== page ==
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Covid-19 Pandemic

Dáil Éireann Debate, Tuesday - 8 December 2020

Tuesday, 8 December 2020

Questions (4, 5)

Neale Richmond


4. Deputy Neale Richmond asked the Taoiseach the engagements he has had with the First Minister and deputy First Minister of Northern Ireland in respect of lifting Covid-19 restrictions. [39968/20]

View answer

Richard Boyd Barrett


5. Deputy Richard Boyd Barrett asked the Taoiseach the engagements he has had with the First and deputy First Ministers of Northern Ireland in relation to lifting Covid-19 restrictions. [41633/20]

View answer

Oral answers (20 contributions) (Question to Taoiseach)

Dealing with Covid-19 on the island of Ireland is a priority for the Government and I have had regular contact with the First Minister and deputy First Minister on the matter. Furthermore, there is ongoing engagement on Covid-19 between the Minister for Health, Deputy Stephen Donnelly, and the Minister for Health in Northern Ireland, Robin Swann; between the Chief Medical Officers, North and South; and between the two health services. I have discussed Covid with the First Minister and deputy First Minister by phone and by videoconference on a number of occasions, including Friday, 16 October; Monday, 15 October, and Thursday, 24 September. I have spoken by phone separately with the First Minister on two occasions, 7 November and 8 October.

There is ongoing engagement at official level on a wide range of matters, including Covid. There has been particularly close contact between Irish and Northern Ireland officials in recent weeks in the context of respective restrictions and other measures as a consequence of Covid. While we each have our own medical and scientific advisers and decision-making processes, there is good co-ordination between us. I am pleased to note that there is a high level of commonality in our current overall approach, including in respect of the ongoing public health advice and to the lifting of restrictions as we approach the Christmas period.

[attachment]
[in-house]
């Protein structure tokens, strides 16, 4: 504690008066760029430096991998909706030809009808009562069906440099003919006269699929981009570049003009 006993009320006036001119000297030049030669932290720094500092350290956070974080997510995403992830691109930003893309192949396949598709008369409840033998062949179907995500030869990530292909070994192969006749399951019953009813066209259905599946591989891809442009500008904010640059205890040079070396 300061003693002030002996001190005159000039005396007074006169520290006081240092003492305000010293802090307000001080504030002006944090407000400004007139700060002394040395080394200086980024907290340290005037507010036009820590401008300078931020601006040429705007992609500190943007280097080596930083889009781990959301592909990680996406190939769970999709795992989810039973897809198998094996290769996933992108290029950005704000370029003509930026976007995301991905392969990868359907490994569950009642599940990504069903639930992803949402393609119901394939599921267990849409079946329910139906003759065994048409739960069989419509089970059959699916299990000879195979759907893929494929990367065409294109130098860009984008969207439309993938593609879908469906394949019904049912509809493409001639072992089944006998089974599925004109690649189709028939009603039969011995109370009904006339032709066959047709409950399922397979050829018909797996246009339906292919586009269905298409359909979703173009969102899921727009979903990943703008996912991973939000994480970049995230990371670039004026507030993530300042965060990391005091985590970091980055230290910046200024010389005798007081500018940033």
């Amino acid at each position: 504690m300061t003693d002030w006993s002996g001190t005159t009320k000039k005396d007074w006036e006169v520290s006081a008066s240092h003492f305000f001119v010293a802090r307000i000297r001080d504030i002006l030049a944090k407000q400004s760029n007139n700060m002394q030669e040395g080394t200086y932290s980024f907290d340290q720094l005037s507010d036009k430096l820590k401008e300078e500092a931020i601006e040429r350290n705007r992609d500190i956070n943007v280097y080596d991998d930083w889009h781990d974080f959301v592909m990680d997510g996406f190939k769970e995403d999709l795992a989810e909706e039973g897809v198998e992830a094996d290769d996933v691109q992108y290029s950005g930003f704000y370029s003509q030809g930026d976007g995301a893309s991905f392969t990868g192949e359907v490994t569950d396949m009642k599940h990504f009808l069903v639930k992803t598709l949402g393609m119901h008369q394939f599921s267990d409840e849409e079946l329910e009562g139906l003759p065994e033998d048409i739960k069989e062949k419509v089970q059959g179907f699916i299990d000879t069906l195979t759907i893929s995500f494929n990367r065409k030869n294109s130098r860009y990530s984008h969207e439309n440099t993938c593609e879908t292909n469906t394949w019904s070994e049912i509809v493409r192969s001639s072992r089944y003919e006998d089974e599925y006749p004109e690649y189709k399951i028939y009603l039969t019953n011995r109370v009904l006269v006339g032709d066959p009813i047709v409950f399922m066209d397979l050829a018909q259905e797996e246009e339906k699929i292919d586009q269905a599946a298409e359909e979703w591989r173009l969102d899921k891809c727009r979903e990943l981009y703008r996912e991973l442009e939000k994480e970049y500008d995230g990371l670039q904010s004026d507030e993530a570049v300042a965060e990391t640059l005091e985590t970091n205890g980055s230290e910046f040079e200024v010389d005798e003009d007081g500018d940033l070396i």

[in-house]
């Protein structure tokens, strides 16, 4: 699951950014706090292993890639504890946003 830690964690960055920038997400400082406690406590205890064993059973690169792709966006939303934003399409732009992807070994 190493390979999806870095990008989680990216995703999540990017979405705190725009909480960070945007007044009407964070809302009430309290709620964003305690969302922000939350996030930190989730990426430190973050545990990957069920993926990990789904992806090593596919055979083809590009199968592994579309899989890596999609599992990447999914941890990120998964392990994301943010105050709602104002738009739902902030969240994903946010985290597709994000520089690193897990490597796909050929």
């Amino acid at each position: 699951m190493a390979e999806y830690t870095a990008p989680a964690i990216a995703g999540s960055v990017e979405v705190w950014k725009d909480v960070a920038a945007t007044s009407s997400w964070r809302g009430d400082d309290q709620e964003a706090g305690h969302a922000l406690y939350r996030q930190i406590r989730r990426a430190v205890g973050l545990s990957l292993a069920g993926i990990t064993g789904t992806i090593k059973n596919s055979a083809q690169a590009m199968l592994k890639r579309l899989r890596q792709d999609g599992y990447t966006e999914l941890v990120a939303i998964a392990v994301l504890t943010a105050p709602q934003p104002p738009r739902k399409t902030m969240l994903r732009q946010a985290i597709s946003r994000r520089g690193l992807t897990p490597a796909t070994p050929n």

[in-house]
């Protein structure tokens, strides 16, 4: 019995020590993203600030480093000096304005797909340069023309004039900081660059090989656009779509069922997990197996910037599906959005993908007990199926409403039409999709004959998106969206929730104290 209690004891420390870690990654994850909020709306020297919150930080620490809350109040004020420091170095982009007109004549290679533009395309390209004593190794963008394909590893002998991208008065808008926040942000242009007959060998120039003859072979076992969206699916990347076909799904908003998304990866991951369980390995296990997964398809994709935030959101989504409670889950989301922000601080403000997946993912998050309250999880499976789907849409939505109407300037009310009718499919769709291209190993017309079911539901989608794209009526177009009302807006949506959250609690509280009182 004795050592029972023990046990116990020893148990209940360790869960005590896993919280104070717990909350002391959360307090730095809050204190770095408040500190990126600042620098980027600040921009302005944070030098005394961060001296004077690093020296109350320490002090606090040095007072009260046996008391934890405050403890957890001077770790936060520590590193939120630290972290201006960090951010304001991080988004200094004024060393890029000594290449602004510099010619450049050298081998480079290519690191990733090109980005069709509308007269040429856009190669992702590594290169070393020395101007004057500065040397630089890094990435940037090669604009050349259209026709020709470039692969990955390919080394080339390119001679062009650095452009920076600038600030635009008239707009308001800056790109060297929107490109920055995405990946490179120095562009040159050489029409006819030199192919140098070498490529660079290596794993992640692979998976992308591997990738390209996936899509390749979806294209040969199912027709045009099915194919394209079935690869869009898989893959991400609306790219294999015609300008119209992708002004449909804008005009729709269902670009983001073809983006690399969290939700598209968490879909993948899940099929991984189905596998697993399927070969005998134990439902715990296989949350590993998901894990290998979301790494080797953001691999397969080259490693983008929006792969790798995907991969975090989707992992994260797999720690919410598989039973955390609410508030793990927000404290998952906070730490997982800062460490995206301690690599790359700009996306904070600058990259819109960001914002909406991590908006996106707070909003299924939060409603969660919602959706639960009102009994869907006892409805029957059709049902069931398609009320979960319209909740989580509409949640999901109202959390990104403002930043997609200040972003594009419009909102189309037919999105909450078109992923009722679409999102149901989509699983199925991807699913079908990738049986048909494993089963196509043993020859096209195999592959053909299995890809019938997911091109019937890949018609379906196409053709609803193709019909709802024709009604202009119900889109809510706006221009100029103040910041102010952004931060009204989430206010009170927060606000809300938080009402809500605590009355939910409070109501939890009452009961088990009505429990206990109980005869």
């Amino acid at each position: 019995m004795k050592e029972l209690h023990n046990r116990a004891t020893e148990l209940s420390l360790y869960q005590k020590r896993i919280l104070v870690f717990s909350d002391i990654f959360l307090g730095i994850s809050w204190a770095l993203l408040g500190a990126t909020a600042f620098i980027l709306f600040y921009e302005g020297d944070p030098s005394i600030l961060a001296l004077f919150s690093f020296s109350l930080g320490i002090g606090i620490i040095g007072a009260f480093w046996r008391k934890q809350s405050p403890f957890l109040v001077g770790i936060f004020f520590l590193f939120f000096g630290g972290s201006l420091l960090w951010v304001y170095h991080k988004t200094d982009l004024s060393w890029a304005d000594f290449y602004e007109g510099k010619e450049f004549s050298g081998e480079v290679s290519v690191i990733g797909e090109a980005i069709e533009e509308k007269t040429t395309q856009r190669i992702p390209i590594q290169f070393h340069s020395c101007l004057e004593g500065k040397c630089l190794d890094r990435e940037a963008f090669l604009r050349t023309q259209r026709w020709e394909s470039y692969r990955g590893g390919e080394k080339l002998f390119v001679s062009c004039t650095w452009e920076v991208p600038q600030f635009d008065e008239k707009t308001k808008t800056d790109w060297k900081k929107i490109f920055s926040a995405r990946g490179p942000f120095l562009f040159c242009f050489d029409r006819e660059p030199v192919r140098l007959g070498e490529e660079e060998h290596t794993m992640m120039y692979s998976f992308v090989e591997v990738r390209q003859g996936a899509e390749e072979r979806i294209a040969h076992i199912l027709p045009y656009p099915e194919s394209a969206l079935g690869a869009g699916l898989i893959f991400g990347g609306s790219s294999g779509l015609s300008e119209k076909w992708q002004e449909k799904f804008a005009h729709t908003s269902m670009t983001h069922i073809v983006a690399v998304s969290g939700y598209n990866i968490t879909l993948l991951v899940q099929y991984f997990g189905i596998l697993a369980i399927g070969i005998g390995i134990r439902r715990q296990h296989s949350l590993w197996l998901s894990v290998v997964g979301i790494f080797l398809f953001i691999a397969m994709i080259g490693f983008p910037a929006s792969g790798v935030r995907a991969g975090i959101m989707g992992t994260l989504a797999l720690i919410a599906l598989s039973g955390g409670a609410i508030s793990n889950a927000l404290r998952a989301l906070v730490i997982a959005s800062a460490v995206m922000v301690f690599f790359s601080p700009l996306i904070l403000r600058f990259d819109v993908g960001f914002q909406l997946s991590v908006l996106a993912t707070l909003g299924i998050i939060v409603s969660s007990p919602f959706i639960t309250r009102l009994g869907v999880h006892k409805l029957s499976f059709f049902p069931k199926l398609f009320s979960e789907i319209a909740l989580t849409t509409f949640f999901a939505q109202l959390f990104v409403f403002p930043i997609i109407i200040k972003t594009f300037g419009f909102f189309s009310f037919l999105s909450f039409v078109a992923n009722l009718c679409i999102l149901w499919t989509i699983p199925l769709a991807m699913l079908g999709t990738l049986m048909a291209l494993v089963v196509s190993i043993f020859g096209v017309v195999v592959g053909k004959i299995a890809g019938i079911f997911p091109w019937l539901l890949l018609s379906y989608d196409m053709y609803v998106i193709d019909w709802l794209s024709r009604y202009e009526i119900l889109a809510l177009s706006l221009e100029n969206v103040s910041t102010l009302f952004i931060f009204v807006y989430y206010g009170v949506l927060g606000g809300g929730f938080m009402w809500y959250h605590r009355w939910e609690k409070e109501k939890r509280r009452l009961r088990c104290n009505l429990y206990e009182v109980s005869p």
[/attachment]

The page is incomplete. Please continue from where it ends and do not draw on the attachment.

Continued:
I thank the Taoiseach for his response. I raise this issue, as Deputy Boyd Barrett has, in order to look at a couple of areas. The end of a period of restrictions is, supposedly, approaching in Northern Ireland and most of us in this jurisdiction have been enjoying in the past week or so being back at level 3 restrictions. We hope to stay there or go down to level 2 or 1 in due course. It should be noted that the restrictions are still sterner and the impact of the virus is much more worrying in Northern Ireland. We see reports of capacity issues at a number of Northern Irish hospitals. Of particular concern is the situation at Altnagelvin Area Hospital, which services much of Donegal as well.

Looking at the co-ordination between the Taoiseach and the First Minister and deputy First Minister, we need not only to discuss restrictions and the potential lifting of them but also the co-ordination needed in that regard. Two weeks ago, I raised with the Tánaiste my serious concerns regarding the issue of bus tours being organised by Northern Irish companies to bring shoppers down to the Republic, be it to somewhere like Dundrum Town Centre in my constituency or to the city centre. Those were flagrant breaches of the restrictions and, when the matter was taken up with the operator, there was a sheer lack of understanding that crossing any county boundary should even be considered.